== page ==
Friday, June 04, 2010

Atonement Dress in Real Life

A while ago, I wrote about the green silk dress from the movie Atonement and how it was created. Well, Gemma commented that her wedding dress was inspired by that movie costume and that she had pictures. So, I emailed her back to send them and then also sent her a little questionnaire about how it all came about that she wore a version of Cece Tallis' dress on her own wedding day. Please enjoy her answers (and the gorgeous pictures!) below:

Happy couple + Mr. Rory McCrory

I'm Gemma McCrory from Belfast, Northern Ireland but now living in London, England. I am a Deputy Head of a primary school in Hackney, east London. Any spare time that I have I love to shop! Depending on my mood I either like trawling through vintage shops and warehouses or searching on the high street for vintage styled pieces. I am not very good with my hands so am a bit hopeless at actually making my own, but what I am good at is finding vintage patterns and emailing them to my sister-in-law in Belfast to make for me. It was Marie, my sister-in-law and 1940s fanatic, who actually alerted me to Lisa's post about my wedding dress.

Jacqueline Durran's design

Were you influenced by the movie Atonement in choosing your dress or was it a coincidence?
I watched Atonement and hated the movie but instantly fell in love with the dress, when my husband proposed I knew that I had to get that dress made. Being 6 feet tall I knew that any 'off-the-peg' dresses just would not do. Also being a lover of 1920s/30s clothing, the dress ticked all the boxes!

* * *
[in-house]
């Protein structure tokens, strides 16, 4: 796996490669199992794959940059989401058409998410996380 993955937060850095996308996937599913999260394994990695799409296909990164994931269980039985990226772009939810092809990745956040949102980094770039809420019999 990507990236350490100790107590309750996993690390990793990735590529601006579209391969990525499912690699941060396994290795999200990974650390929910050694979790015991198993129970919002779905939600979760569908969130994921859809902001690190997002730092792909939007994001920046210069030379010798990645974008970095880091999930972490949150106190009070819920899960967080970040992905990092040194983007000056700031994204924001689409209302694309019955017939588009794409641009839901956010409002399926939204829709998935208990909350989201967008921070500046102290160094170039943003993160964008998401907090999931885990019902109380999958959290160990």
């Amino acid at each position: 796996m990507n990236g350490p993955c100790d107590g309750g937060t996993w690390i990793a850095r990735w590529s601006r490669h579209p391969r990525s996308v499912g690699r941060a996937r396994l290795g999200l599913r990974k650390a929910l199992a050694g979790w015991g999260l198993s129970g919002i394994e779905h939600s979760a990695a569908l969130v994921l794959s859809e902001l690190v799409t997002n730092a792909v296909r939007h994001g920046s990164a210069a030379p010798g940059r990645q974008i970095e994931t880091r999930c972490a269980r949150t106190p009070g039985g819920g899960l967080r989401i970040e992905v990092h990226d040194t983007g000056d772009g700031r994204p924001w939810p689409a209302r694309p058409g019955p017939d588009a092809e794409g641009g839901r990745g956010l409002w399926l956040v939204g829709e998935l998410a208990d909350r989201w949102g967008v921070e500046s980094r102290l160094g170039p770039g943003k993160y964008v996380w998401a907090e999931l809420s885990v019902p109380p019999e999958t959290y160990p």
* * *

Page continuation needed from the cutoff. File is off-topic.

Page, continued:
How did you find your dressmaker or did a family member/friend make it for you?
My dress maker was the wonderful Lucia Silver based in London. Believe it or not I just googled "1920 wedding dress maker" and up she popped! She has an amazing studio in Notting Hill which is dripping with vintage gowns, clothing and jewellery, as soon as I walked in I knew that she was the one for me. There was a hand made flapper dress hanging in every panel in the bay windows- stunning! When I arrived Lucia was just as excited as me when she saw the pictures I had brought with me as she was just about to start designing a dress similar- so I guess I was the guinea pig. She now uses the dress (a.k.a the goddess dress) on the main page of her web site, The State of Grace.

How difficult was it to make the dress? How long did it take?
From start to finish it took about 6 months to complete. Lucia and her team of pattern cutters made the dress from a block, they then used this to create a toile from cheap satin. After this they made adjustments to the toile and created the gorgeous finished article! It all seemed relatively straightforward to me -but I wasn't making it. Also the final costing had to be changed as so much fabric had to be used due to the length of my legs!

Gemma and the Jacqueline Durran sketch of the dress

Did they use that same Vogue pattern to make it or did they copy the dress from pictures? How many tries (muslins) were made before the final dress?